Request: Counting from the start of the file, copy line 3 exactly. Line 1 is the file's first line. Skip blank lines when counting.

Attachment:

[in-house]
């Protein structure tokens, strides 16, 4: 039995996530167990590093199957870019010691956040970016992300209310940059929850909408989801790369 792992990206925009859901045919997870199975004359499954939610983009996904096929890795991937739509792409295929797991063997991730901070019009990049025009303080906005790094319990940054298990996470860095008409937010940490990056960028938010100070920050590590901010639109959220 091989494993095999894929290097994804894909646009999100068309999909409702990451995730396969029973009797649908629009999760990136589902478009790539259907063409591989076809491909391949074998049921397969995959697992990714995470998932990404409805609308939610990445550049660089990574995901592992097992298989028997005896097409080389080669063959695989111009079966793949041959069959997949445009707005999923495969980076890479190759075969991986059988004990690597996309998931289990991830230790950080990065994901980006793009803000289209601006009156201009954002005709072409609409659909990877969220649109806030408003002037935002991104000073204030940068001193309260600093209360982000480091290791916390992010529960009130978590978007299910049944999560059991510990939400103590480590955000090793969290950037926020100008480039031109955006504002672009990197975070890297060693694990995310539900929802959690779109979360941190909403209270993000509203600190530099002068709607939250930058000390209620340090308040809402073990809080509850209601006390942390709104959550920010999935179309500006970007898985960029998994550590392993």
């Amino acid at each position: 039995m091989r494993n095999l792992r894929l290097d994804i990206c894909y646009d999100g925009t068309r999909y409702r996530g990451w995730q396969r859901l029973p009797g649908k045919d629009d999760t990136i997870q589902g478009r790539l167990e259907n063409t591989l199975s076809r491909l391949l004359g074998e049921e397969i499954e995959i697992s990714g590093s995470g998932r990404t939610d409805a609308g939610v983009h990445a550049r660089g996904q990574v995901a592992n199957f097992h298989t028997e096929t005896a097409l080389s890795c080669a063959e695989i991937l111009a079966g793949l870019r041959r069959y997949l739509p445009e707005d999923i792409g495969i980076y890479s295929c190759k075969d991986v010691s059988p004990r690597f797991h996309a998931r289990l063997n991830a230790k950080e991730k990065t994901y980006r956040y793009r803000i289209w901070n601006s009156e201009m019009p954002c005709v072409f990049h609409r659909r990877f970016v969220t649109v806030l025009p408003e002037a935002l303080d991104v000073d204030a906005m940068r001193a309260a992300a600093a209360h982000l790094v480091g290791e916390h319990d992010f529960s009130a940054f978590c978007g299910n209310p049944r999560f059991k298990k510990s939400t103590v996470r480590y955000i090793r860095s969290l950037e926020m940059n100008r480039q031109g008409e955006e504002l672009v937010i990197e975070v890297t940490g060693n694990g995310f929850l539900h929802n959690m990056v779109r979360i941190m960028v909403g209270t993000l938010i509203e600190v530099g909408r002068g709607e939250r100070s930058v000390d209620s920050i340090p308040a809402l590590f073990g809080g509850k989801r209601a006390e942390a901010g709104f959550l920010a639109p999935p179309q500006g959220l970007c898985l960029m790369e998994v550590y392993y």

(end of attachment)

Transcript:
């Amino acid at each position: 039995m091989r494993n095999l792992r894929l290097d994804i990206c894909y646009d999100g925009t068309r999909y409702r996530g990451w995730q396969r859901l029973p009797g649908k045919d629009d999760t990136i997870q589902g478009r790539l167990e259907n063409t591989l199975s076809r491909l391949l004359g074998e049921e397969i499954e995959i697992s990714g590093s995470g998932r990404t939610d409805a609308g939610v983009h990445a550049r660089g996904q990574v995901a592992n199957f097992h298989t028997e096929t005896a097409l080389s890795c080669a063959e695989i991937l111009a079966g793949l870019r041959r069959y997949l739509p445009e707005d999923i792409g495969i980076y890479s295929c190759k075969d991986v010691s059988p004990r690597f797991h996309a998931r289990l063997n991830a230790k950080e991730k990065t994901y980006r956040y793009r803000i289209w901070n601006s009156e201009m019009p954002c005709v072409f990049h609409r659909r990877f970016v969220t649109v806030l025009p408003e002037a935002l303080d991104v000073d204030a906005m940068r001193a309260a992300a600093a209360h982000l790094v480091g290791e916390h319990d992010f529960s009130a940054f978590c978007g299910n209310p049944r999560f059991k298990k510990s939400t103590v996470r480590y955000i090793r860095s969290l950037e926020m940059n100008r480039q031109g008409e955006e504002l672009v937010i990197e975070v890297t940490g060693n694990g995310f929850l539900h929802n959690m990056v779109r979360i941190m960028v909403g209270t993000l938010i509203e600190v530099g909408r002068g709607e939250r100070s930058v000390d209620s920050i340090p308040a809402l590590f073990g809080g509850k989801r209601a006390e942390a901010g709104f959550l920010a639109p999935p179309q500006g959220l970007c898985l960029m790369e998994v550590y392993y």